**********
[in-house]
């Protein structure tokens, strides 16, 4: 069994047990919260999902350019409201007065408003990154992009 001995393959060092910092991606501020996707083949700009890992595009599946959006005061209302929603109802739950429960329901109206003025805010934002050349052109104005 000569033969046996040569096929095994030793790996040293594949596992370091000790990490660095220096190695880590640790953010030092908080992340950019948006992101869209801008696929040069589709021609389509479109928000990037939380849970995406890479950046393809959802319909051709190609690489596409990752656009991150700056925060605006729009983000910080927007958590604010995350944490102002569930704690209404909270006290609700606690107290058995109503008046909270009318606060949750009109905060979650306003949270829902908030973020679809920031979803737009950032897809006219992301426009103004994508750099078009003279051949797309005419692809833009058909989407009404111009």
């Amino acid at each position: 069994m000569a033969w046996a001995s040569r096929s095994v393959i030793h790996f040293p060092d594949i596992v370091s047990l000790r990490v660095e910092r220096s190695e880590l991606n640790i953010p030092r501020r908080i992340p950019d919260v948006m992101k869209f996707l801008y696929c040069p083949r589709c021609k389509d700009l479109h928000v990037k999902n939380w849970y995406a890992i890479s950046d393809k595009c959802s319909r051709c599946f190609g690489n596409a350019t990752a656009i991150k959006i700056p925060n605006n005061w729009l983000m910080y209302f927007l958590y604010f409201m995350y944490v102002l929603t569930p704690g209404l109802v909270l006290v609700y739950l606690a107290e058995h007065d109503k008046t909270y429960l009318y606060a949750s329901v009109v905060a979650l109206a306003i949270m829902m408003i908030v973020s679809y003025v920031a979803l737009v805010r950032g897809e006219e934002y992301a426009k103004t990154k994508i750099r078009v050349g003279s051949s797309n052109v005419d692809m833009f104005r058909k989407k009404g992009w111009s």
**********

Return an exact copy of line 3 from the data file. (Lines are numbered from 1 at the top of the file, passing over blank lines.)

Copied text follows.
């Amino acid at each position: 069994m000569a033969w046996a001995s040569r096929s095994v393959i030793h790996f040293p060092d594949i596992v370091s047990l000790r990490v660095e910092r220096s190695e880590l991606n640790i953010p030092r501020r908080i992340p950019d919260v948006m992101k869209f996707l801008y696929c040069p083949r589709c021609k389509d700009l479109h928000v990037k999902n939380w849970y995406a890992i890479s950046d393809k595009c959802s319909r051709c599946f190609g690489n596409a350019t990752a656009i991150k959006i700056p925060n605006n005061w729009l983000m910080y209302f927007l958590y604010f409201m995350y944490v102002l929603t569930p704690g209404l109802v909270l006290v609700y739950l606690a107290e058995h007065d109503k008046t909270y429960l009318y606060a949750s329901v009109v905060a979650l109206a306003i949270m829902m408003i908030v973020s679809y003025v920031a979803l737009v805010r950032g897809e006219e934002y992301a426009k103004t990154k994508i750099r078009v050349g003279s051949s797309n052109v005419d692809m833009f104005r058909k989407k009404g992009w111009s």